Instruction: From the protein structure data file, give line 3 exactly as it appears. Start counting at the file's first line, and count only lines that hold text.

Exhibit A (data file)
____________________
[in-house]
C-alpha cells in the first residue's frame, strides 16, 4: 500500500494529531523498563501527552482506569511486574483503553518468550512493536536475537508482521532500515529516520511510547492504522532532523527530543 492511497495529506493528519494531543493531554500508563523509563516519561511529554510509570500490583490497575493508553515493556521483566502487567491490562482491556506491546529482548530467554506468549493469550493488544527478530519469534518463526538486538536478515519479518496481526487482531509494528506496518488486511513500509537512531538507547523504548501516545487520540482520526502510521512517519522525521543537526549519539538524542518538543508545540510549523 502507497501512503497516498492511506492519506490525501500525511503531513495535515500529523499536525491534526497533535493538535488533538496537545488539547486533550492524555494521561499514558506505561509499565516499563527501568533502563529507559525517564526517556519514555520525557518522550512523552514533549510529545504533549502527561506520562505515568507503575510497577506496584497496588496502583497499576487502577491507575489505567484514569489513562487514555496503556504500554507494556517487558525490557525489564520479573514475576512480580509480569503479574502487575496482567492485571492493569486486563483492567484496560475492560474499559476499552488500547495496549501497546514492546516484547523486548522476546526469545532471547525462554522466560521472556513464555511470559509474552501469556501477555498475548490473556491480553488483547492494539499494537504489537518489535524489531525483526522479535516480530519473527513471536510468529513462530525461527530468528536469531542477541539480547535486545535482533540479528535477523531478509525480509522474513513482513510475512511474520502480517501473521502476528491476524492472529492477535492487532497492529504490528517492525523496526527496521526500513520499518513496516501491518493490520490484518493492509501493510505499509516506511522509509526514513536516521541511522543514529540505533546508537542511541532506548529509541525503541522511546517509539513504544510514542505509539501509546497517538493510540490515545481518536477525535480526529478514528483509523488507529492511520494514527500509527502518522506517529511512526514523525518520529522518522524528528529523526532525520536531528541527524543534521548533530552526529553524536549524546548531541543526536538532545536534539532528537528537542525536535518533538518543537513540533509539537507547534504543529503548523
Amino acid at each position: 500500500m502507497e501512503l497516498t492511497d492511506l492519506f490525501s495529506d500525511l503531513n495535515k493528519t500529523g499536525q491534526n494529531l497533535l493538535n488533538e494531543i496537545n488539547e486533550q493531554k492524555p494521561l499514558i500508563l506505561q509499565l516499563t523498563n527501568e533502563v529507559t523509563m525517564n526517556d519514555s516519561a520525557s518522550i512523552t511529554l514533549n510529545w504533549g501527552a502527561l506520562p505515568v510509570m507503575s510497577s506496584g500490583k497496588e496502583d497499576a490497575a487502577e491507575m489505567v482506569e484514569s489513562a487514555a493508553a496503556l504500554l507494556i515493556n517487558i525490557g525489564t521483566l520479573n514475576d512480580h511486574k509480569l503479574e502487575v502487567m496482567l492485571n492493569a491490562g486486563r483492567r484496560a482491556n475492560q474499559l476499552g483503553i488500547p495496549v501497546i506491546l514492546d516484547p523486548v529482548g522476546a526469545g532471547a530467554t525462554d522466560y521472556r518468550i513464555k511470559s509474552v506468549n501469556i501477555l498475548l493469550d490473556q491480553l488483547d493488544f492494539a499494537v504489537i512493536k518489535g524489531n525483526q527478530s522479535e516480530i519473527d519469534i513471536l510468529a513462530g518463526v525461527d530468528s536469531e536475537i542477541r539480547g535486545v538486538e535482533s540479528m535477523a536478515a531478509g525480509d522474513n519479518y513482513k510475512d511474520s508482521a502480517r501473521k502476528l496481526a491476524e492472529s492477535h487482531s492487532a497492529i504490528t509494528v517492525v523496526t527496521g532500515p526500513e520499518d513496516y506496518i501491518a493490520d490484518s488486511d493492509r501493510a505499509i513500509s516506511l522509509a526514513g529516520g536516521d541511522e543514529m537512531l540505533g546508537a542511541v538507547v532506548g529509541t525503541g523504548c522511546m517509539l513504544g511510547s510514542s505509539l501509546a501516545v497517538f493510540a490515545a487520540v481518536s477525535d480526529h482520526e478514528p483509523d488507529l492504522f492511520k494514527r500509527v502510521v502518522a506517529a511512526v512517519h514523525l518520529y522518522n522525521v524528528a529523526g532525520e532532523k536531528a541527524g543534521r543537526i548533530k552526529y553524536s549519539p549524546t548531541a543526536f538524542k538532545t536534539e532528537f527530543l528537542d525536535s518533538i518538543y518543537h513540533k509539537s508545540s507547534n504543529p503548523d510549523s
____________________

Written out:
Amino acid at each position: 500500500m502507497e501512503l497516498t492511497d492511506l492519506f490525501s495529506d500525511l503531513n495535515k493528519t500529523g499536525q491534526n494529531l497533535l493538535n488533538e494531543i496537545n488539547e486533550q493531554k492524555p494521561l499514558i500508563l506505561q509499565l516499563t523498563n527501568e533502563v529507559t523509563m525517564n526517556d519514555s516519561a520525557s518522550i512523552t511529554l514533549n510529545w504533549g501527552a502527561l506520562p505515568v510509570m507503575s510497577s506496584g500490583k497496588e496502583d497499576a490497575a487502577e491507575m489505567v482506569e484514569s489513562a487514555a493508553a496503556l504500554l507494556i515493556n517487558i525490557g525489564t521483566l520479573n514475576d512480580h511486574k509480569l503479574e502487575v502487567m496482567l492485571n492493569a491490562g486486563r483492567r484496560a482491556n475492560q474499559l476499552g483503553i488500547p495496549v501497546i506491546l514492546d516484547p523486548v529482548g522476546a526469545g532471547a530467554t525462554d522466560y521472556r518468550i513464555k511470559s509474552v506468549n501469556i501477555l498475548l493469550d490473556q491480553l488483547d493488544f492494539a499494537v504489537i512493536k518489535g524489531n525483526q527478530s522479535e516480530i519473527d519469534i513471536l510468529a513462530g518463526v525461527d530468528s536469531e536475537i542477541r539480547g535486545v538486538e535482533s540479528m535477523a536478515a531478509g525480509d522474513n519479518y513482513k510475512d511474520s508482521a502480517r501473521k502476528l496481526a491476524e492472529s492477535h487482531s492487532a497492529i504490528t509494528v517492525v523496526t527496521g532500515p526500513e520499518d513496516y506496518i501491518a493490520d490484518s488486511d493492509r501493510a505499509i513500509s516506511l522509509a526514513g529516520g536516521d541511522e543514529m537512531l540505533g546508537a542511541v538507547v532506548g529509541t525503541g523504548c522511546m517509539l513504544g511510547s510514542s505509539l501509546a501516545v497517538f493510540a490515545a487520540v481518536s477525535d480526529h482520526e478514528p483509523d488507529l492504522f492511520k494514527r500509527v502510521v502518522a506517529a511512526v512517519h514523525l518520529y522518522n522525521v524528528a529523526g532525520e532532523k536531528a541527524g543534521r543537526i548533530k552526529y553524536s549519539p549524546t548531541a543526536f538524542k538532545t536534539e532528537f527530543l528537542d525536535s518533538i518538543y518543537h513540533k509539537s508545540s507547534n504543529p503548523d510549523s